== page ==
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Star-Bulletin Sports


Thursday, July 27, 2000


R A I N B O W _ F O O T B A L L





By Ken Ige, Star-Bulletin
The old University of Hawaii logo is gone, replaced
by a new one, shown on the football helmet displayed
by head coach June Jones.



Ushering in Hawaii's new brand

The new University of Hawaii
logo design is exciting to
some, but upsetting to others

Readers react

By Dave Reardon
Star-Bulletin

Tapa

The Warriors have arrived, but the Warrior mascot is gone. It's the end of the Rainbows, but the Rainbows live on.

Confused? Eventually, the one unifying constant of the University of Hawaii athletic department's new image is supposed to bring it all together. It's a dark-green block "H" logo with Hawaiian kapa -- triangles symbolizing body, mind and spirit.

UH officially unveiled the not-so-secret secret design yesterday before about 500 invited guests at the Stan Sheriff Center.

The distinctive logo is the flagship of the athletic department's unified direction mandated by former university president Kenneth Mortimer. But, a Rainbow selection of familiar team nicknames remain.

While the football team is now officially the Warriors, the other sports' coaches are free to choose from Rainbow Warriors, Warriors, Rainbows, Rainbow Wahine and Wahine.

"We're still going to be the Rainbow Wahine," assistant women's volleyball coach Charlie Wade said. "We're not eliminating that from our name."

Still, the rainbow image is gone, and after 77 years, it is no longer the football team's name.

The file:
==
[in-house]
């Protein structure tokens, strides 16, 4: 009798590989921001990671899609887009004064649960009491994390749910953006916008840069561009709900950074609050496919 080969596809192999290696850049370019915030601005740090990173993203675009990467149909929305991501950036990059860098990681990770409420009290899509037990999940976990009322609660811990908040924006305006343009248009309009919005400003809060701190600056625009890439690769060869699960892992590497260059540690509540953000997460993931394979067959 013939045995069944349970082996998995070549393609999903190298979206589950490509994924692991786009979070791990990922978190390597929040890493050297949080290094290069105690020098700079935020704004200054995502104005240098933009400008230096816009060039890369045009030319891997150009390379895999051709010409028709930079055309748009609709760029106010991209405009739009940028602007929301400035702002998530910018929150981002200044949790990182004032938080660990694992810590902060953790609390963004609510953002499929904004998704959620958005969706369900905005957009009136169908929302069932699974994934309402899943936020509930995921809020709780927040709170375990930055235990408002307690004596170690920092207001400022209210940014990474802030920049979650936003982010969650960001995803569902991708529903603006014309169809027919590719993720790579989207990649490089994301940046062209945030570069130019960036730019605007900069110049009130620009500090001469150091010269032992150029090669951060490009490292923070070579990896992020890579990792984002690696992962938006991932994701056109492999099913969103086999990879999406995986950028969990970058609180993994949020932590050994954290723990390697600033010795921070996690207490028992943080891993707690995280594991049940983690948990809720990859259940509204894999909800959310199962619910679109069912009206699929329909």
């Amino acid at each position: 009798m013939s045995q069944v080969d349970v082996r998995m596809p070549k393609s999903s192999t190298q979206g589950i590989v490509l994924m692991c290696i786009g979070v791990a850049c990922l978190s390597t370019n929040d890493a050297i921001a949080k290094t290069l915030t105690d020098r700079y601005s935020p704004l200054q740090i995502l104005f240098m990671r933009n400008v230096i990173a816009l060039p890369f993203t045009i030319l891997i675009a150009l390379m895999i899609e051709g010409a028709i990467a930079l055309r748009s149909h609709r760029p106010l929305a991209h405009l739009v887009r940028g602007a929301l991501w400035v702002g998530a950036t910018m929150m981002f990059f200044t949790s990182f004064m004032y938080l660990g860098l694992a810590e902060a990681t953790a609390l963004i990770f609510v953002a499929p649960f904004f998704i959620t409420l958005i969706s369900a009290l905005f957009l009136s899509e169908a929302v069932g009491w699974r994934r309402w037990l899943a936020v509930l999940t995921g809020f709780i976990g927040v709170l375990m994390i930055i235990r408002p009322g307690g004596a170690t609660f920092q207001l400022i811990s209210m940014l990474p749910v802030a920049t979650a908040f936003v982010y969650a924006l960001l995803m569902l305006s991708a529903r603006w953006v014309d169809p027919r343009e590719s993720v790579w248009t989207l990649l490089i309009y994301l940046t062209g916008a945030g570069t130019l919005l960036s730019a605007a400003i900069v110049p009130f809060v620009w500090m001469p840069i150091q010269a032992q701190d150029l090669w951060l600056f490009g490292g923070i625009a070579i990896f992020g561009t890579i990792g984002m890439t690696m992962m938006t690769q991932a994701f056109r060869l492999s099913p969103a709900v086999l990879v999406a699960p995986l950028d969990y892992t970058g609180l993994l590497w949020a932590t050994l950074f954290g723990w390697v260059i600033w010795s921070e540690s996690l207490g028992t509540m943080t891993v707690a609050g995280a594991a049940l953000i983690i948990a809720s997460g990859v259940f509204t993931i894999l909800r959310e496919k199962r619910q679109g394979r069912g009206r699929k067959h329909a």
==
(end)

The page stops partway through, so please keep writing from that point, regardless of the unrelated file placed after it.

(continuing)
At first glance, the new image is intriguing to many, disconcerting to others and infuriating to at least one.


By Ken Ige, Star-Bulletin
University of Hawaii defensive end Chris Brown
sports the new University of Hawaii football
uniform with the new logo and bands on
the upper arm and thigh.



"Reaction has been very, very positive," UH athletic director Hugh Yoshida said. "We've had some reaction from individuals who prefer Rainbows (to Warriors), but so far overall it's been very positive."

Kauai born-and-raised Kurt Osaki is the lead designer of the logo and overall new look. He has also designed for NFL teams.

"I grew up here and feel like I still live here. This is the greatest state, with the greatest people," said Osaki, a UH graduate who now lives in Berkeley, Calif. "I hope the logo represents Hawaii well. I hope it brings pride to Hawaii.

"Every project means a lot to me, but this one was extra special."

Osaki's company reportedly received a $35,000 commission for the project, but UH expects to make that back many times through aggressive marketing of merchandise not only in Hawaii, but on the Mainland and in Asia and Australia.

UH got a quick start on that yesterday, as at least one shirt with the new logo on it will be worn on the East Coast soon. Linda Shen, a tourist from Boston, bought some T-shirts from the RainBowTique at the Sheriff Center.

"Serendipity," Shen said. "We were going to get some UH stuff anyway. I guess our timing was good."

RainBowTique sales associate Kory Uramoto said sales were brisk, especially of black T-shirts featuring the new logo.

"It reminded me of game-time," she said. "But it seemed like people had mixed feelings. People still like the rainbow.

"I have mixed feelings myself. I like the colors of the rainbow, and the rainbow is the symbol of Manoa."

Wahine volleyball player Lily Kahumoku said she will miss the rainbow, but she likes the new designs.